Monday, 16 October 2017
KENYA: Uber Says Kenya Is Second Largest Market In Africa
The statistics by the San-Fransisco-based firm show South Africa as Uber’s biggest market in Africa with 969,000 active riders, while Kenya is second.
The data, released Thursday, also showed that 5,000 and 12,000 Uber drivers are signed up in Kenya and South Africa, respectively.
Kenya remains Uber’s most vibrant market in the region as Uganda and Tanzania have 48,000 and 53,000 active riders, with each country signing-up 1,000 drivers.
Ghana and Nigeria have 140,000 and 267,000 active riders respectively.
About 7,000 drivers are on Uber platform in Nigeria while Ghana has 3,000.
The data shows that there are 1.8 million active users of the Uber app in Africa.
We have more than 29,000 driver-partners taking advantage of Uber’s earning opportunities.
Drivers love being as flexible as they like; earning what they want, when they want to supplement their income, said Uber General Manager for Sub-Saharan Africa, Alon Lits.
Commitment to our driver-partners is a key priority; ensuring they receive the latest in technological innovations means they can be at the top of their game, said Mr Lits.
Nairobi has topped Uber for Business (U4B) sign-ups in Africa as more firms take up the service to manage corporate travel online.
The capital also emerged the second-biggest market for the ride hailing company’s business platform after London in the Europe, Middle East and Africa region.
The platform-which first debuted in 2014- was unveiled locally in January 2015 alongside UberX service.
The platform enables corporates to track, manage and get billed for their business travel under a single account.
Out of the 1,200 companies that have so far signed up for the service in Kenya only half remain active for the service also available in South Africa, Uganda, Tanzania, Ghana and Nigeria.
In London, over 50,000 companies have signed up to it.
Most companies sign up with U4B because of the reliability, convenience and safety that Uber for Business assures their employees,Uber’s East Africa spokesperson Janet Kemboi said.
San Francisco-based taxi-hailing firm, Uber, has so far made more than 12 million trips locally since launch in January 2015.
Uber said in a statement it had seen an increase in the number of trips after lowering its fare and offering occasional discounted rides.
The ride-hailing app, available in Mombasa, Nairobi and Thika, has also seen the number of partners increase to 6,000.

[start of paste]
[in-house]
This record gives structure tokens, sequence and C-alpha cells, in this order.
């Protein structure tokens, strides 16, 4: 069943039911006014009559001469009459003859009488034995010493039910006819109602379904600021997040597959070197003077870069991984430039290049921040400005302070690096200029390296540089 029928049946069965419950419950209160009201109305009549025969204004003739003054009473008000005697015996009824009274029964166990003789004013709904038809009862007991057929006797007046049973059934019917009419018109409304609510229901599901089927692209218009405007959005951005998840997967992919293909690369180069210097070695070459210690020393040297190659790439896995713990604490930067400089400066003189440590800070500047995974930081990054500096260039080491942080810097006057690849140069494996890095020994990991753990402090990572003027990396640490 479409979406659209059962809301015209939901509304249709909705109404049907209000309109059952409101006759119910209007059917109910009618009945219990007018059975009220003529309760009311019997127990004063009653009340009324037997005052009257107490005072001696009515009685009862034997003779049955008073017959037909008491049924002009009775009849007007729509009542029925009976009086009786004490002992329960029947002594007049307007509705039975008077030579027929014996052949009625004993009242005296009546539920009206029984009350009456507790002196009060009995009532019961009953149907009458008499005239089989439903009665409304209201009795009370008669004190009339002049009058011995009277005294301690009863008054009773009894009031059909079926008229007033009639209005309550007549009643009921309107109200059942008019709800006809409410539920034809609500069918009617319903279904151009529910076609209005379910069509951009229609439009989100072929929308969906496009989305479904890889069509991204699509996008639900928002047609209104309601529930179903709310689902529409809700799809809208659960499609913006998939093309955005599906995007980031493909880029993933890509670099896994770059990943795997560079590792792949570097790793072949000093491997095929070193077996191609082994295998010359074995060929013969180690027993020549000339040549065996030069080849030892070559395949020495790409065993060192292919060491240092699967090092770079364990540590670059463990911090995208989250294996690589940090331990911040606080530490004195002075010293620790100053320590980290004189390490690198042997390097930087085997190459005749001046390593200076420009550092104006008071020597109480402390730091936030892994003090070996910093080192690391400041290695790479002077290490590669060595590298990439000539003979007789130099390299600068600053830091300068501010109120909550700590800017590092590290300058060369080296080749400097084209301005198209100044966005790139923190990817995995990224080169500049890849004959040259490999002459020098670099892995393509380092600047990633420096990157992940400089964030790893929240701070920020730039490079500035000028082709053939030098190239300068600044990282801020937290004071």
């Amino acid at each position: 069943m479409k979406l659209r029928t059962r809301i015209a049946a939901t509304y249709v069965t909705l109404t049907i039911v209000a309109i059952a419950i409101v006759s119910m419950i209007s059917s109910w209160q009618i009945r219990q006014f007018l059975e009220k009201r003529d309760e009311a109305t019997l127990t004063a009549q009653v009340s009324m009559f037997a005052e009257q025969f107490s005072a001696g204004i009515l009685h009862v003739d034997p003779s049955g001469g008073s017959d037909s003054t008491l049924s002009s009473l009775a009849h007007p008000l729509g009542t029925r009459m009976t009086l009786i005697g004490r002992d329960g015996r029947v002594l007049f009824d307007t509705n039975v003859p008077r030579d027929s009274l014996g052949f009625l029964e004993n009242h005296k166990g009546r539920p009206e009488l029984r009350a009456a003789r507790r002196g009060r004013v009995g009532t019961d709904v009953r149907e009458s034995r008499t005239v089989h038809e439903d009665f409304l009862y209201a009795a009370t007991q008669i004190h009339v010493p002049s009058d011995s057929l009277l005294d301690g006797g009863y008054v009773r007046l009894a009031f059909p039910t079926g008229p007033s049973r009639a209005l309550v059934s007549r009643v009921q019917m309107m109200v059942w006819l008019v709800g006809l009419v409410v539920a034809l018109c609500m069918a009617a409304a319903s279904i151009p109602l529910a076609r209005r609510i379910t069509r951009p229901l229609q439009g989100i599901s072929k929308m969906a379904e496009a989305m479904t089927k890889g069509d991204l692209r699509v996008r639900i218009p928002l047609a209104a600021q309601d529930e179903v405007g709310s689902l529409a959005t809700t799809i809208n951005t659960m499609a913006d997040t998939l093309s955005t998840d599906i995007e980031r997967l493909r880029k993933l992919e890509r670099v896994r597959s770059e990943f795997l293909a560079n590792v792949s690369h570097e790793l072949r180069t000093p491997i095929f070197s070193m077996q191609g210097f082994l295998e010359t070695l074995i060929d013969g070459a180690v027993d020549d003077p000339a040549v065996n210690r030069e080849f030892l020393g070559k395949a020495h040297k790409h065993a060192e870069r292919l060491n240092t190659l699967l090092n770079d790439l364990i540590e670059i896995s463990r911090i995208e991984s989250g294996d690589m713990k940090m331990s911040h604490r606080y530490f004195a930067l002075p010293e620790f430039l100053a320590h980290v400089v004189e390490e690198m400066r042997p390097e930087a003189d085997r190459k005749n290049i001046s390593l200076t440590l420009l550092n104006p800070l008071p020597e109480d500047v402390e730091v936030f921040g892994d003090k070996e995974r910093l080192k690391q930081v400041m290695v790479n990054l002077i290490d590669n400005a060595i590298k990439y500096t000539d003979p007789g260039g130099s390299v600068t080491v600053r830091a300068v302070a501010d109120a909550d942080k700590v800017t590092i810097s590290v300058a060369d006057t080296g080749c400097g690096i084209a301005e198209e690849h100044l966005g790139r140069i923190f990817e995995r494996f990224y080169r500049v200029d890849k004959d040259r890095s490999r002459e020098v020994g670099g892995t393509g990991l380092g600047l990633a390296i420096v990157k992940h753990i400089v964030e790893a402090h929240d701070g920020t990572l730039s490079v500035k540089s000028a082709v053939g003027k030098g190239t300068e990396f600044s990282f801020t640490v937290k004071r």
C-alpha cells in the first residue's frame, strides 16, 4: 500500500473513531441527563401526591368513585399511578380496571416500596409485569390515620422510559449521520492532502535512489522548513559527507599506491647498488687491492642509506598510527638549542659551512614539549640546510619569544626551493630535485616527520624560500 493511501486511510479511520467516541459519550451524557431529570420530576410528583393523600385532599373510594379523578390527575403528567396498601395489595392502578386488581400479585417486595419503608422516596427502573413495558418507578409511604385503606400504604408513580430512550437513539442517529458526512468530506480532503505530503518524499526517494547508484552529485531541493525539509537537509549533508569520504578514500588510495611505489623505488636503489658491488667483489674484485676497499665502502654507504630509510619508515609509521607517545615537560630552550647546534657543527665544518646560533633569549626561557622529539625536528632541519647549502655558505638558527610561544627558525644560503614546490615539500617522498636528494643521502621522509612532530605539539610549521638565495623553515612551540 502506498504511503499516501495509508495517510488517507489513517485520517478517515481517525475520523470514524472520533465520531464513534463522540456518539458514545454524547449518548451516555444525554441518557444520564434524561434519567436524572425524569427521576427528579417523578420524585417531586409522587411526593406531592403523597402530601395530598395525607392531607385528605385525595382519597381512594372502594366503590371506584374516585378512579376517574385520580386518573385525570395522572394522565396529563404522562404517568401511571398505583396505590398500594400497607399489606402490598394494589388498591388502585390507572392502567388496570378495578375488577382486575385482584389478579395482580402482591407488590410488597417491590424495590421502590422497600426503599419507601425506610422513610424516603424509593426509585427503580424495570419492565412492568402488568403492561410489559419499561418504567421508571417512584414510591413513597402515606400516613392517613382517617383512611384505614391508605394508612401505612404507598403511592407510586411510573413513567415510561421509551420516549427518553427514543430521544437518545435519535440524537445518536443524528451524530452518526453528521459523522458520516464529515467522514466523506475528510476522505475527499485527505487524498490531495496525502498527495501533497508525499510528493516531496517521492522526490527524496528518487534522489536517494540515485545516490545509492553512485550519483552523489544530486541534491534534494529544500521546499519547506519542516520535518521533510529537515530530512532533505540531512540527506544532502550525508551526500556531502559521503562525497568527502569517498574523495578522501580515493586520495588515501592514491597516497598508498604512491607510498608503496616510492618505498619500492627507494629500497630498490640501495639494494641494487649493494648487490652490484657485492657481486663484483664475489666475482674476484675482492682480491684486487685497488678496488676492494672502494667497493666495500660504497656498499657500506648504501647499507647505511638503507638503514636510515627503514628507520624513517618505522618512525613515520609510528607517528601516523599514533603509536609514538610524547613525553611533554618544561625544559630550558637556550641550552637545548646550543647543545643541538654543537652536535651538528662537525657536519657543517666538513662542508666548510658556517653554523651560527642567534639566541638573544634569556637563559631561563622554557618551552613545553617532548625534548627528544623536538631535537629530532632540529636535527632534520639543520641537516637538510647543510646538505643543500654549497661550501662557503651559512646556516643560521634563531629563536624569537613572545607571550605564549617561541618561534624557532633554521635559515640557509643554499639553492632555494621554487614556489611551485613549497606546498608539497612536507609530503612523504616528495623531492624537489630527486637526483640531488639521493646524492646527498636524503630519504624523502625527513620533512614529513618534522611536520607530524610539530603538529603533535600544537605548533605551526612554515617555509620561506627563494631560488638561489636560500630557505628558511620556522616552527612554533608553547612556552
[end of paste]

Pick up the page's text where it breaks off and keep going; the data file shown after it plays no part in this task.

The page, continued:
Globally, Uber has made more than five billion trips in the over 570 cities where it is currently available.
To mark the milestone, the firm announced that it would embark on building a more modern, dynamic, intelligent features for riders and drivers to further grow the platform.
To this effect, Uber on Wednesday officially unveiled an ‘in-app’ chat feature locally to enable riders and drivers to communicate through short message services.
Either party can initiate a chat on the app.
Every great ride starts with the pickup, so we are always thinking about ways to make the pickup experience as frictionless as possible for riders and drivers alike, said Uber general manager for East Africa Loic Amado.
Taxi-hailing app company Uber has now increased its fares, giving in to pressure from their drivers and MPs.
Drivers and MPs have sought higher fares, saying it would benefit thousands of independent contractors and level the playing field for other players.
In Nairobi, it will now cost Sh42 per kilometre, up from Sh35, and the minimum fare has been increased to Sh300, up from the Sh200 previously charged.
The base fare remains at Sh100 and the fee for time spent on the road remains Sh3 per kilometre.
In Mombasa, the price per kilometre is also up to Sh42 while the minimum was increased to Sh200 from Sh150.
The base fare was increased from Sh50 to Sh70.
We have always promised to closely monitor driver-partner’s economics; keeping cognisant of how inflation and fuel prices can affect drivers using our app.
We continue to stand by that promise because Uber succeeds when our partners succeed, the company said in a statement late Wednesday.
That is why today we are raising our prices in Kenya.
We believe driver-partners will earn more as a result of these changes and that riders will continue to enjoy access to a safe, affordable and reliable service, the company said.
Officials from the company and the chairman of the National Assembly’s Committee on Transport had at a meeting last week suggested that a middle-ground had been agreed upon between the company and the Transport ministry.
Starehe MP Maina Kamanda, the chairman of the parliamentary committee, wanted the company to increase the fare to Sh60 per kilometre and said even Sh45 would be unacceptable.
The company used to charge Sh60 per kilometre when it entered the Kenyan market two years ago.
It would later drop the fare to Sh35 per kilometre, just a day before competitor Little Cabs came into the picture, in what it said was a bid to get more people using the app.
But car owners and the independent contractors who use the app to locate customers ended up complaining that their take-home pay had reduced significantly.
Last month, they submitted a petition to the committee chaired by Mr Kamanda.
Pressure on the company was also increased by the submission of a petition to the same committee by members of the Kenya Taxi Cab Association, who asked the MPs to come up with a way to regulate the sector.
The committee is mulling over the idea, which would face legal questions because Kenya is a free market economy, but base their assertions on the fact that there is already price regulation for fuel.